I'd describe Fluff Ice as a frozen dessert that is cross between shaved ice and cotton candy. I found it to be too sweet but perhaps that's because I ordered it with the option condensed milk.

I visited the CicLAvia merchandise booth and donated $20 to CicLAvia and received a cute, limited edition LA Metro TAP card.

The Green Girl donated $20 to CicLAvia and received a limited edition LA Metro TAP card.
Since it was getting close to the end of the event, Lexa and I headed back Downtown.

The only less-than-positive aspect of this event was the inexperienced cyclists and careless non-CicLAvia participating pedestrians.

Despite the fact that Lexa and I were riding on the far left, I can't count how many times the cyclist in front of decided to stop without warning to send a text, take a picture, or for no apparent reason. I focused on being a defensive rider and thankfully, Lexa and I didn't get into any accidents.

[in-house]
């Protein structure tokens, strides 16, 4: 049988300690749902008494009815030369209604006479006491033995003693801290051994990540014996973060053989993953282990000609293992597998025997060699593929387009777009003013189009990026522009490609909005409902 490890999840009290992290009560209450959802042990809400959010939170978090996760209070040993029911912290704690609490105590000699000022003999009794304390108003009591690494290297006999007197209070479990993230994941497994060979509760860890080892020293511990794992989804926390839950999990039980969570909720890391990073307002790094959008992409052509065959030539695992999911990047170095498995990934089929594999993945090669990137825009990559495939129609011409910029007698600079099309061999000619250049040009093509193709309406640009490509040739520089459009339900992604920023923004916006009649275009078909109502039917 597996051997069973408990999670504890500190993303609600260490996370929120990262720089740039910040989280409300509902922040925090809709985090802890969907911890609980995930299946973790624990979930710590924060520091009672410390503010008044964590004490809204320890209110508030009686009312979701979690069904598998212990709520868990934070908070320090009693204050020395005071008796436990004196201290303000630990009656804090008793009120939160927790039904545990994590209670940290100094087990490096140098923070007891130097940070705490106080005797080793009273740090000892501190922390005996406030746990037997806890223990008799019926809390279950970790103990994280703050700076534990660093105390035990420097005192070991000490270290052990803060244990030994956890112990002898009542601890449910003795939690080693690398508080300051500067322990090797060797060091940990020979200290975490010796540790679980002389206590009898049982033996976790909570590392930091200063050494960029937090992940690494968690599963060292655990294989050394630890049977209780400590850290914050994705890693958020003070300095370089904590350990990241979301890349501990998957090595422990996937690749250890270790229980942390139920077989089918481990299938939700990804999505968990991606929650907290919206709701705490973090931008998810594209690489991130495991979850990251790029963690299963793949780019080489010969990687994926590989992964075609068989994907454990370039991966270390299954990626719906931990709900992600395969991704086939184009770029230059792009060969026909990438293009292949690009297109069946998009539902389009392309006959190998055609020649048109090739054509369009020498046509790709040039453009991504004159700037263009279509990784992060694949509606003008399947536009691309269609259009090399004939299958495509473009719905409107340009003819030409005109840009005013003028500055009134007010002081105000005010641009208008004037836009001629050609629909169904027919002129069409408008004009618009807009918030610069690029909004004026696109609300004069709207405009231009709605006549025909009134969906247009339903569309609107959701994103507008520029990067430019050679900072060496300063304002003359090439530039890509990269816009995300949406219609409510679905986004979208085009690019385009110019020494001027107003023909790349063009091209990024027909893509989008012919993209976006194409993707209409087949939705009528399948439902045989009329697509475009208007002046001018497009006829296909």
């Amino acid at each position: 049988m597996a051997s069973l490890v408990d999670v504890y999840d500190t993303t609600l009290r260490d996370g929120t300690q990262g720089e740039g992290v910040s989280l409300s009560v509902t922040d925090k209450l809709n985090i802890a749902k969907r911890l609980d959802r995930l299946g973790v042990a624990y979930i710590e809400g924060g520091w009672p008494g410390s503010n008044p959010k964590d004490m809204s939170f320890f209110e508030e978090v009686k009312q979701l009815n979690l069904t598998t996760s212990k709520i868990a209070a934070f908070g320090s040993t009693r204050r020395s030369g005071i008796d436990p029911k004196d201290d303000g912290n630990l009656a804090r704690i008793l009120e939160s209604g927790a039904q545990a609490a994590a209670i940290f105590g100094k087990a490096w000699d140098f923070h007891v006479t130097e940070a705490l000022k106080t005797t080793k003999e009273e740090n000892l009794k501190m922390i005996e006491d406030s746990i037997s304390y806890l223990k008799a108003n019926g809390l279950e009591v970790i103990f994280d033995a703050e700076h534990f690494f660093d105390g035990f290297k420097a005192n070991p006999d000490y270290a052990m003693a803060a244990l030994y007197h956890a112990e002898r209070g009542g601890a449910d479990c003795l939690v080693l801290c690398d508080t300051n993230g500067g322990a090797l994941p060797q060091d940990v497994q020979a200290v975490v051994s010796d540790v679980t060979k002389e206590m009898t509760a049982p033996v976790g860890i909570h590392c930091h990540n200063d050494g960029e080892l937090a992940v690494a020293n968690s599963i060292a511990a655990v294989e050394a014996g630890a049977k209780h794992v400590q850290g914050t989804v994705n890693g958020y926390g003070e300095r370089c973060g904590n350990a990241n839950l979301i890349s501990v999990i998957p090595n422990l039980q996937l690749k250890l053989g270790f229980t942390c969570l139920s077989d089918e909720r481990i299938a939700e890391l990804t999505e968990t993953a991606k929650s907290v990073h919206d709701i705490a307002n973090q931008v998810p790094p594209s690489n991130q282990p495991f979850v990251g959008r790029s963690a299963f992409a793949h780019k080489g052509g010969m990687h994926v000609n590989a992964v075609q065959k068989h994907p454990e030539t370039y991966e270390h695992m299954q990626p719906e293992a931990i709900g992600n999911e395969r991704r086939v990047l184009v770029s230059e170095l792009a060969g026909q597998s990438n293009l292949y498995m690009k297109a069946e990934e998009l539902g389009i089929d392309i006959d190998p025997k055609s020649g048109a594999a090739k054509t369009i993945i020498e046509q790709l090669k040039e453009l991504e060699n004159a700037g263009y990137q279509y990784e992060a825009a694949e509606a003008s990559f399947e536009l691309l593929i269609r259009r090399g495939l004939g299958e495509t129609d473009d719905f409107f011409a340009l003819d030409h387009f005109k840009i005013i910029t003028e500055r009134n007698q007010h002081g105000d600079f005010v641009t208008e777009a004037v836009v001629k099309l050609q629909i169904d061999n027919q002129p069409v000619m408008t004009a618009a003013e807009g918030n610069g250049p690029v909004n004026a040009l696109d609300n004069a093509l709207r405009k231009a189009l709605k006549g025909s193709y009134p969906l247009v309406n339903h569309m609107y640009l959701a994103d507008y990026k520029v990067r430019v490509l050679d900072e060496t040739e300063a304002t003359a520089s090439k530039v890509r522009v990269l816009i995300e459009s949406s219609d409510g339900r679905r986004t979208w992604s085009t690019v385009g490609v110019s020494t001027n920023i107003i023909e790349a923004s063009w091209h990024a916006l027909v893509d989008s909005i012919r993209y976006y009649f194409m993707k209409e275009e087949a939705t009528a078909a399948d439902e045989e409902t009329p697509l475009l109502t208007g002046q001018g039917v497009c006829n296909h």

The Green Girl and Lexa posed with a polar bear courtesy of REI and CicLAvia
It was admittedly frustrating but I was still happy to see that they made the effort to come out and be active.

Lexa and I thoroughly enjoyed our first CicLAvia. We even got to get our picture taken with a polar bear!


The Green Girl's Achilles Tendon Bursitis

Photo Credit: Sinew Therapeutics Achilles Tendon Bursitis Information
The Green Girl has been dealing with Achilles tendon bursitis (retrocalcaneal bursitis) since last spring.

The pain presented itself in the form of a constant, dull ache in my right heel. I initially thought I was suffering from heel spurs from plantar fasciitis.

When I visited my podiatrist, Dr. Richard Graves at Sol Foot & Ankle Centers, he diagnosed me with Achilles tendon bursitis (retrocalcaneal bursitis).

Visiting Dr. Richard Graves at Sol Foot & Ankle Centers